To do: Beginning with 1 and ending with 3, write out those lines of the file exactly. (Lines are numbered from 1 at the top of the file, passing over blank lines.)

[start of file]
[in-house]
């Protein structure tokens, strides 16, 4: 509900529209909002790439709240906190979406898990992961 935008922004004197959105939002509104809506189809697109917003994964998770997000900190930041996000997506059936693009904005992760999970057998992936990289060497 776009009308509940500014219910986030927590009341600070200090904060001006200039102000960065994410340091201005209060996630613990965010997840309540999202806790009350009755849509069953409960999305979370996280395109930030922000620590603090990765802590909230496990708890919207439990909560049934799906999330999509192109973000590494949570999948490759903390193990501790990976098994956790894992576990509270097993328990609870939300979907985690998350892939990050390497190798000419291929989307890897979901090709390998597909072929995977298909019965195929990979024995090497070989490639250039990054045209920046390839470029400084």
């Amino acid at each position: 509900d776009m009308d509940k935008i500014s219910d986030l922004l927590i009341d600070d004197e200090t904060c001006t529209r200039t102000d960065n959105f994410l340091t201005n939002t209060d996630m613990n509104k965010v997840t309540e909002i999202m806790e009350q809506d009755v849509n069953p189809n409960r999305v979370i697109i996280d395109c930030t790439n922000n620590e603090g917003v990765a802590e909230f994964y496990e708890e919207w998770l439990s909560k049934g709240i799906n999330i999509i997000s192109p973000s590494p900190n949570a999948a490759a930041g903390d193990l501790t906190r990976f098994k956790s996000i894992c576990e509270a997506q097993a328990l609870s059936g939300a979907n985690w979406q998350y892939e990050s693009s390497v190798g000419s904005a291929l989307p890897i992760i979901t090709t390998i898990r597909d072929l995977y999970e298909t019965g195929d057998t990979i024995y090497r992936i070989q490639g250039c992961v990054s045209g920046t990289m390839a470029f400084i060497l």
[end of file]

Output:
[in-house]
């Protein structure tokens, strides 16, 4: 509900529209909002790439709240906190979406898990992961 935008922004004197959105939002509104809506189809697109917003994964998770997000900190930041996000997506059936693009904005992760999970057998992936990289060497 776009009308509940500014219910986030927590009341600070200090904060001006200039102000960065994410340091201005209060996630613990965010997840309540999202806790009350009755849509069953409960999305979370996280395109930030922000620590603090990765802590909230496990708890919207439990909560049934799906999330999509192109973000590494949570999948490759903390193990501790990976098994956790894992576990509270097993328990609870939300979907985690998350892939990050390497190798000419291929989307890897979901090709390998597909072929995977298909019965195929990979024995090497070989490639250039990054045209920046390839470029400084």
């Amino acid at each position: 509900d776009m009308d509940k935008i500014s219910d986030l922004l927590i009341d600070d004197e200090t904060c001006t529209r200039t102000d960065n959105f994410l340091t201005n939002t209060d996630m613990n509104k965010v997840t309540e909002i999202m806790e009350q809506d009755v849509n069953p189809n409960r999305v979370i697109i996280d395109c930030t790439n922000n620590e603090g917003v990765a802590e909230f994964y496990e708890e919207w998770l439990s909560k049934g709240i799906n999330i999509i997000s192109p973000s590494p900190n949570a999948a490759a930041g903390d193990l501790t906190r990976f098994k956790s996000i894992c576990e509270a997506q097993a328990l609870s059936g939300a979907n985690w979406q998350y892939e990050s693009s390497v190798g000419s904005a291929l989307p890897i992760i979901t090709t390998i898990r597909d072929l995977y999970e298909t019965g195929d057998t990979i024995y090497r992936i070989q490639g250039c992961v990054s045209g920046t990289m390839a470029f400084i060497l």